Important Notes and Disclosure

All articles are published and provided as an information source for investors capable of making their own investment decisions. None of the information offered should be construed to be advice or a recommendation that any particular security, portfolio of securities, transaction, or investment strategy is suitable for any specific person. The information offered is impersonal and not tailored to the investment needs of any specific person.

We cannot determine whether the content of any article or recommendation is appropriate for any specific person. Readers should contact their financial professional to discuss the suitability of any of the strategies or holdings before implementation in their portfolio. Research and information are provided for informational purposes only and are not intended for trading purposes. NEVER make an investment decision based solely on the information provided in our articles.

We may hold, purchase, or sell positions in securities mentioned in our articles and will not disclose this information to subscribers, nor the time the positions in the securities were acquired. We may liquidate shares in profiled companies at any time without notice. We may also take positions inconsistent with the information and views expressed on our website.

We routinely own and trade the same securities purchased or sold for advisory clients of 2MCAC. This circumstance is communicated to our clients on an ongoing basis. As fiduciaries, we prioritize our clients’ interests above those of our corporate and personal accounts to avoid conflict and adverse selection in trading these commonly held interests.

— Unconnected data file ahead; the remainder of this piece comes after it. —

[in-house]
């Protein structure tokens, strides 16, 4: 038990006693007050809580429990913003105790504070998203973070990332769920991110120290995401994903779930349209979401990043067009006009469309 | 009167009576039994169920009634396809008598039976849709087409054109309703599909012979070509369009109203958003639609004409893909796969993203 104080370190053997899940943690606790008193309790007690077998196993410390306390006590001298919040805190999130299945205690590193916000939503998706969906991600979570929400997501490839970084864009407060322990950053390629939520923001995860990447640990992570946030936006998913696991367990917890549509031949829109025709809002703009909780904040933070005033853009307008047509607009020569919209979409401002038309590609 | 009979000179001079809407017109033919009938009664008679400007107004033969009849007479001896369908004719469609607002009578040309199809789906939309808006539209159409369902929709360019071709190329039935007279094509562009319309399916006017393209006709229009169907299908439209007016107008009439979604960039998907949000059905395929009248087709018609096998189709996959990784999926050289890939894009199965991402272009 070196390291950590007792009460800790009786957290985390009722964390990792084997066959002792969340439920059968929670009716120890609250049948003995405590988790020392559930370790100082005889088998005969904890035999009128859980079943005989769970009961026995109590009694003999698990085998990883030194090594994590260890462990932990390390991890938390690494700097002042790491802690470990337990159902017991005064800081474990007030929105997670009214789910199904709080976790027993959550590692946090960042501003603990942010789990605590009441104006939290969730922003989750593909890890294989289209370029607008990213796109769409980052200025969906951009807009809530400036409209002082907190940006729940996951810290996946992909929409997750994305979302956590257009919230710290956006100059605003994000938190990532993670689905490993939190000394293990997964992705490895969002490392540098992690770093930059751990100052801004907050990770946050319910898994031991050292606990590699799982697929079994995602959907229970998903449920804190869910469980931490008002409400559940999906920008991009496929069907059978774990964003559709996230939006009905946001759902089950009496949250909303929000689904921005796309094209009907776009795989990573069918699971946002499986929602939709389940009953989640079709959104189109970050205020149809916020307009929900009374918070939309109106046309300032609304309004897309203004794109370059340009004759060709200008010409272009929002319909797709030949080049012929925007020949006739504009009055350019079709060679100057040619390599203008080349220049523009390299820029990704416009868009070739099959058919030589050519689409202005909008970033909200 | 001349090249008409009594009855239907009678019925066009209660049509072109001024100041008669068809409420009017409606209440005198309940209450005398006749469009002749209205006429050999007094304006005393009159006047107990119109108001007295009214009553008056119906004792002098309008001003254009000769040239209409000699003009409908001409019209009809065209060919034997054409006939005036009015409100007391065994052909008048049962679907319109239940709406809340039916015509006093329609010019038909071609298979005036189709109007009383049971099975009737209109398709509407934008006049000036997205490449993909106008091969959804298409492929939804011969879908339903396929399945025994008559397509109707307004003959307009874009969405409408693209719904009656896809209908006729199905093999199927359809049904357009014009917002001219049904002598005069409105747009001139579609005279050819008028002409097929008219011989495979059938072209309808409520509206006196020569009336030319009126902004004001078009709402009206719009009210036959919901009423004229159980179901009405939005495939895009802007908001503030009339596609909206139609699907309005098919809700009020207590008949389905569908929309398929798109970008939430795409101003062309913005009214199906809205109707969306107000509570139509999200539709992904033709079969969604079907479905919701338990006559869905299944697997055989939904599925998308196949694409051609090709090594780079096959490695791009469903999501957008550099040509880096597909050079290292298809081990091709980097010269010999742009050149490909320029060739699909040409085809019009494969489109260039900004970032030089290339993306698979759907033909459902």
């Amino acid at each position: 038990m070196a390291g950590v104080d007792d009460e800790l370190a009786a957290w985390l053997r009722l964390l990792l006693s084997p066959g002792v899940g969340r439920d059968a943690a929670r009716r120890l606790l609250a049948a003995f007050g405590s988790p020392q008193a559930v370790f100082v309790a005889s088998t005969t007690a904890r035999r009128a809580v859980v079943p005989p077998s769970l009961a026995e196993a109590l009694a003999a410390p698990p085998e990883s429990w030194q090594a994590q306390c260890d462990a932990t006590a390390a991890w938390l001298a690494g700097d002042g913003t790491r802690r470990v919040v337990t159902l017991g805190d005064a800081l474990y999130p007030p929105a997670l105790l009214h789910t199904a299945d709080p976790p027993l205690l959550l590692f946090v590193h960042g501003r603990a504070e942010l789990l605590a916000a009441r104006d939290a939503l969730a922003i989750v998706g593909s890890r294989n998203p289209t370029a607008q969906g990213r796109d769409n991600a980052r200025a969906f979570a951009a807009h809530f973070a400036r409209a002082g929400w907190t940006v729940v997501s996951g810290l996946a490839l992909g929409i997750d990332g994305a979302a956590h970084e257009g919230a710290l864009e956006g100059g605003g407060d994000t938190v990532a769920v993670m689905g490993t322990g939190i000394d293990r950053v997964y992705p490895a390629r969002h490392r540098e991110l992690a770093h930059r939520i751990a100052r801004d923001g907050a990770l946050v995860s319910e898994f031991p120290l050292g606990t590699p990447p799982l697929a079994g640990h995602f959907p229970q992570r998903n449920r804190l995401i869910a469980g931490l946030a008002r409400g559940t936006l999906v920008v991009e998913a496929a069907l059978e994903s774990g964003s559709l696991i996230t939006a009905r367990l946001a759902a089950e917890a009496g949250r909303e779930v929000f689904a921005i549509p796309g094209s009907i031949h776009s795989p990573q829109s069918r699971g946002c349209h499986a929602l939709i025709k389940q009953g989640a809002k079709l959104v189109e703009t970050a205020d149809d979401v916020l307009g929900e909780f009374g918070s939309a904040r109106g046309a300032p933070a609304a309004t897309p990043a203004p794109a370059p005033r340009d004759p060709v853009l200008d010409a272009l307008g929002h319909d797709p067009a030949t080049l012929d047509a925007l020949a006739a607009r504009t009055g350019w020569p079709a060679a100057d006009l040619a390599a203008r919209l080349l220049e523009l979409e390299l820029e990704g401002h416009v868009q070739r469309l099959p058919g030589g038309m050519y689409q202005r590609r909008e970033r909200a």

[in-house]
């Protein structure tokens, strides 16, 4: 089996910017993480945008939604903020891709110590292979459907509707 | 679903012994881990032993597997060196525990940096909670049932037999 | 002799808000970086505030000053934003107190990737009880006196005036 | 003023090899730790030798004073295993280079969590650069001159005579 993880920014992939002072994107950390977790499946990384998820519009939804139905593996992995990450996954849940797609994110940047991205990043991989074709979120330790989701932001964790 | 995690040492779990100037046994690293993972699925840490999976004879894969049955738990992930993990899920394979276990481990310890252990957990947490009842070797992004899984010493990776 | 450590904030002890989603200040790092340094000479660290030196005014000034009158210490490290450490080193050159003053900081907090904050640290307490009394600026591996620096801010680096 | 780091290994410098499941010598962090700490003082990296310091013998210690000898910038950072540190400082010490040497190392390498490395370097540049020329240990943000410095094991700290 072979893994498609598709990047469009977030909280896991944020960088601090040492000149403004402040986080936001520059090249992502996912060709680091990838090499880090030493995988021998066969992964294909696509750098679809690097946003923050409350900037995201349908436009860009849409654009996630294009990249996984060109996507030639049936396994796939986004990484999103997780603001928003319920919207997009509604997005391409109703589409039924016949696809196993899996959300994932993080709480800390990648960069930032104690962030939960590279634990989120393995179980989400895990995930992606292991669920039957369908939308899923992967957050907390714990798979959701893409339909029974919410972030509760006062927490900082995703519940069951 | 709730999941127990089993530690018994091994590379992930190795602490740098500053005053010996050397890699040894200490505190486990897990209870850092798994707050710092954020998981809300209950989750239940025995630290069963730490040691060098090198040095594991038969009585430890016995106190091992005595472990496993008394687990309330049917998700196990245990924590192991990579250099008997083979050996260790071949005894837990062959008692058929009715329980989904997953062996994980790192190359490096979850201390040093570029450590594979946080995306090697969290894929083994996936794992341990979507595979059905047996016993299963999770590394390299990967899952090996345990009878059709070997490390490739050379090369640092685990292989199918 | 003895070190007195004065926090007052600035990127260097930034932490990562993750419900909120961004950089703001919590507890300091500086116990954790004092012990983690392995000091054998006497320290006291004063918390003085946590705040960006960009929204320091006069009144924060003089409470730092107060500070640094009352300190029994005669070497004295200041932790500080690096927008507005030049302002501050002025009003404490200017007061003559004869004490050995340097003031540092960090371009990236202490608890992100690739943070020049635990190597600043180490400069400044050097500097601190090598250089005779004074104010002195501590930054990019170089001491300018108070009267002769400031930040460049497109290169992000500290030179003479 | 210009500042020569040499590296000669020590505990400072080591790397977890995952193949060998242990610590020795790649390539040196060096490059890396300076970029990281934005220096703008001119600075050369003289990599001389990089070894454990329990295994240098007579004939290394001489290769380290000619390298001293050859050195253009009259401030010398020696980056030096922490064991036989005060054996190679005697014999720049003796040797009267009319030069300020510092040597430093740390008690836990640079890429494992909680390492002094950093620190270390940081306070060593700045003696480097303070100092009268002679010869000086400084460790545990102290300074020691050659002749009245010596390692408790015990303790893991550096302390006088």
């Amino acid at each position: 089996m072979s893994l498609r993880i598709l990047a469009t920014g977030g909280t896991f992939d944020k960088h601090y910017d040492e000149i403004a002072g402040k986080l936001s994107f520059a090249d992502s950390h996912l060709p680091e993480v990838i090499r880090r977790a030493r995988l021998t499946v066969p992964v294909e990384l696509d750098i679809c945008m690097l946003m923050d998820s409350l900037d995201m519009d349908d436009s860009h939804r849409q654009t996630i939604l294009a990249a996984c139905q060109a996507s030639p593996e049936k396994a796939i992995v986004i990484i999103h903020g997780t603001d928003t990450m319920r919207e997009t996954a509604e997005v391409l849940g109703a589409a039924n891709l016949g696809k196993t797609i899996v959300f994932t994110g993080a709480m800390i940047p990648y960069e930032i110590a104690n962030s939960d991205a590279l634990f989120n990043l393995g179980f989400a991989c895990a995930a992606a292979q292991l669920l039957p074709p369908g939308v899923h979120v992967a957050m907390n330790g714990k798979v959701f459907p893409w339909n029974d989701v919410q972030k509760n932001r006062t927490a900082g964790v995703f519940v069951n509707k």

Past performance does not guarantee future results. Investing in publicly held securities is speculative and involves risk, including the possible loss of principal. Historical returns should not be used as the primary basis for investment decisions. Although the statements of fact and data in this report have been obtained from sources believed to be reliable, 2MCAC does not guarantee their accuracy and assumes no liability or responsibility for any omissions/errors

Commentary may contain forward-looking statements that are by definition uncertain. Actual results may differ materially from our forecasts or estimations, and 2MCAC and its affiliates cannot be held liable for the use of and reliance upon the opinions, estimates, forecasts, and findings in this article.

Through October 2021, The State of REITs was published exclusively on Seeking Alpha by Simon Bowler, Sector Analyst at 2nd Market Capital Services Corporation (2MCSC).  Editions subsequent to October 2021 will be published on this website in addition to other platforms that may include Seeking Alpha.  2MCSC was formed in 1989 and provides investment research and consulting services to the financial services industry and the financial media. 2MCSC does not provide investment advice.  2MCSC is a separate entity but related under common ownership to 2nd Market Capital Advisory (2MCAC), a Wisconsin registered investment advisor.  Simon Bowler is an investment advisor representative of 2MCAC.  Any positive comments made by others should not be construed as an endorsement of the author's abilities to act as an investment advisor.

S&P disclosure:   S&P Global Market Intelligence LLC. Contains copyrighted material distributed under license from S&P.